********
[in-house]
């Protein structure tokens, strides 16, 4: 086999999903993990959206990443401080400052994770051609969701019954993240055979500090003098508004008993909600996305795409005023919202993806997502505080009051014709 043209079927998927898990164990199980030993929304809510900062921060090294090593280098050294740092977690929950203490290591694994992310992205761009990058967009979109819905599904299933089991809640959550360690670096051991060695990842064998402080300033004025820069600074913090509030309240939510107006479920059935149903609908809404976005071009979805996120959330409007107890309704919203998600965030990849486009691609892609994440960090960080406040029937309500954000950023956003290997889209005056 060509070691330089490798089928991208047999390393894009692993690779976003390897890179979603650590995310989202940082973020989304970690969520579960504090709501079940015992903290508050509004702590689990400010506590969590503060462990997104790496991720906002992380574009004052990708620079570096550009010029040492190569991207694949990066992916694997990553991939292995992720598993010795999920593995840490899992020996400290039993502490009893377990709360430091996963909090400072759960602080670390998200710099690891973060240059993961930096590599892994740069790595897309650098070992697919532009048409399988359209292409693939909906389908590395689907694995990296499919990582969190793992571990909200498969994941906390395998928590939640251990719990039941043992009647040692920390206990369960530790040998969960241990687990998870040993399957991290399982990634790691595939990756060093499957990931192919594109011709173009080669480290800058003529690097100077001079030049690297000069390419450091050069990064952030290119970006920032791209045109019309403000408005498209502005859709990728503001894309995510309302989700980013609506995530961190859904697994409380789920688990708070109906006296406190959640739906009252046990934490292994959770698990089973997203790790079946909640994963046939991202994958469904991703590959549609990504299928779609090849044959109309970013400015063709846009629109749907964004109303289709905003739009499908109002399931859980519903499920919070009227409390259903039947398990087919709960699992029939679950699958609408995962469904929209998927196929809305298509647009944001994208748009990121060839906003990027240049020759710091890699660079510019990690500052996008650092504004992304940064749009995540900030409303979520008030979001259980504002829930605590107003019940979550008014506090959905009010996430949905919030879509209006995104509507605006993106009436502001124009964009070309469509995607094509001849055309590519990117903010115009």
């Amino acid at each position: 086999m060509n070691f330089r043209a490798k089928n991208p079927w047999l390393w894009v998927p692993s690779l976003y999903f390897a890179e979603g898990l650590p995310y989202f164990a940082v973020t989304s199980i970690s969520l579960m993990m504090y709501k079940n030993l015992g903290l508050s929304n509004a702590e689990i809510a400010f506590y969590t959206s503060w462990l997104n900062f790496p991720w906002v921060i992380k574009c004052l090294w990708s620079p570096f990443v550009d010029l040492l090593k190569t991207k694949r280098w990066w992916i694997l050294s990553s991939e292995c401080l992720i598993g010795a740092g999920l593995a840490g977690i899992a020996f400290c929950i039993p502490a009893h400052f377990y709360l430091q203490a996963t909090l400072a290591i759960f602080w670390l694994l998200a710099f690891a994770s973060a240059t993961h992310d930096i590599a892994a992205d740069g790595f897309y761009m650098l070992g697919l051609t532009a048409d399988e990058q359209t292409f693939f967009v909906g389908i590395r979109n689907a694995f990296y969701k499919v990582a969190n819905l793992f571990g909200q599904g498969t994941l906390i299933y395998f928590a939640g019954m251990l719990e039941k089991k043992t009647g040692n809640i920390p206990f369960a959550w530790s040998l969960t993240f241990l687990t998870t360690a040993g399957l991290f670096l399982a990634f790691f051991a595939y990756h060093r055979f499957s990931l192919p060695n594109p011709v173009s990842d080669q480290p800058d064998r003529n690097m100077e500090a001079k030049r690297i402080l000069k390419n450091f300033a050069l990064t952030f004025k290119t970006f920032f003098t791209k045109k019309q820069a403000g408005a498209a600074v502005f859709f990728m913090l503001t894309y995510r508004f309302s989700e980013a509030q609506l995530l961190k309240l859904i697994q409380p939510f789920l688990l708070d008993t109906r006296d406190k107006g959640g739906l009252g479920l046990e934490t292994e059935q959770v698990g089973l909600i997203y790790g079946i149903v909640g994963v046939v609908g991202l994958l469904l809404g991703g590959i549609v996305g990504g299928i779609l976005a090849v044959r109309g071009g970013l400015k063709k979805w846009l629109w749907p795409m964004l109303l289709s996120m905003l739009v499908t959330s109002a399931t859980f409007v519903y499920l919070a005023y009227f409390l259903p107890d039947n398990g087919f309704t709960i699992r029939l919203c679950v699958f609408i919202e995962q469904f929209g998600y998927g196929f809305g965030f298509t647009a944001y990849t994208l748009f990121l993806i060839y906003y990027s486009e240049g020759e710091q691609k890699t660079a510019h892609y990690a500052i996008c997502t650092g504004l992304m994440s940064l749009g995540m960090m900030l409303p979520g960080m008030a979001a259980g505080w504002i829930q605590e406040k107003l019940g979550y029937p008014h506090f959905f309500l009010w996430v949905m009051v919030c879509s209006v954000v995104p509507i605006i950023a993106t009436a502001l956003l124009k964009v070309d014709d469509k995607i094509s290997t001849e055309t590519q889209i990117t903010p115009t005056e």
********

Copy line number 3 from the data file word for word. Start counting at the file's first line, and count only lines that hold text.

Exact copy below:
């Amino acid at each position: 086999m060509n070691f330089r043209a490798k089928n991208p079927w047999l390393w894009v998927p692993s690779l976003y999903f390897a890179e979603g898990l650590p995310y989202f164990a940082v973020t989304s199980i970690s969520l579960m993990m504090y709501k079940n030993l015992g903290l508050s929304n509004a702590e689990i809510a400010f506590y969590t959206s503060w462990l997104n900062f790496p991720w906002v921060i992380k574009c004052l090294w990708s620079p570096f990443v550009d010029l040492l090593k190569t991207k694949r280098w990066w992916i694997l050294s990553s991939e292995c401080l992720i598993g010795a740092g999920l593995a840490g977690i899992a020996f400290c929950i039993p502490a009893h400052f377990y709360l430091q203490a996963t909090l400072a290591i759960f602080w670390l694994l998200a710099f690891a994770s973060a240059t993961h992310d930096i590599a892994a992205d740069g790595f897309y761009m650098l070992g697919l051609t532009a048409d399988e990058q359209t292409f693939f967009v909906g389908i590395r979109n689907a694995f990296y969701k499919v990582a969190n819905l793992f571990g909200q599904g498969t994941l906390i299933y395998f928590a939640g019954m251990l719990e039941k089991k043992t009647g040692n809640i920390p206990f369960a959550w530790s040998l969960t993240f241990l687990t998870t360690a040993g399957l991290f670096l399982a990634f790691f051991a595939y990756h060093r055979f499957s990931l192919p060695n594109p011709v173009s990842d080669q480290p800058d064998r003529n690097m100077e500090a001079k030049r690297i402080l000069k390419n450091f300033a050069l990064t952030f004025k290119t970006f920032f003098t791209k045109k019309q820069a403000g408005a498209a600074v502005f859709f990728m913090l503001t894309y995510r508004f309302s989700e980013a509030q609506l995530l961190k309240l859904i697994q409380p939510f789920l688990l708070d008993t109906r006296d406190k107006g959640g739906l009252g479920l046990e934490t292994e059935q959770v698990g089973l909600i997203y790790g079946i149903v909640g994963v046939v609908g991202l994958l469904l809404g991703g590959i549609v996305g990504g299928i779609l976005a090849v044959r109309g071009g970013l400015k063709k979805w846009l629109w749907p795409m964004l109303l289709s996120m905003l739009v499908t959330s109002a399931t859980f409007v519903y499920l919070a005023y009227f409390l259903p107890d039947n398990g087919f309704t709960i699992r029939l919203c679950v699958f609408i919202e995962q469904f929209g998600y998927g196929f809305g965030f298509t647009a944001y990849t994208l748009f990121l993806i060839y906003y990027s486009e240049g020759e710091q691609k890699t660079a510019h892609y990690a500052i996008c997502t650092g504004l992304m994440s940064l749009g995540m960090m900030l409303p979520g960080m008030a979001a259980g505080w504002i829930q605590e406040k107003l019940g979550y029937p008014h506090f959905f309500l009010w996430v949905m009051v919030c879509s209006v954000v995104p509507i605006i950023a993106t009436a502001l956003l124009k964009v070309d014709d469509k995607i094509s290997t001849e055309t590519q889209i990117t903010p115009t005056e």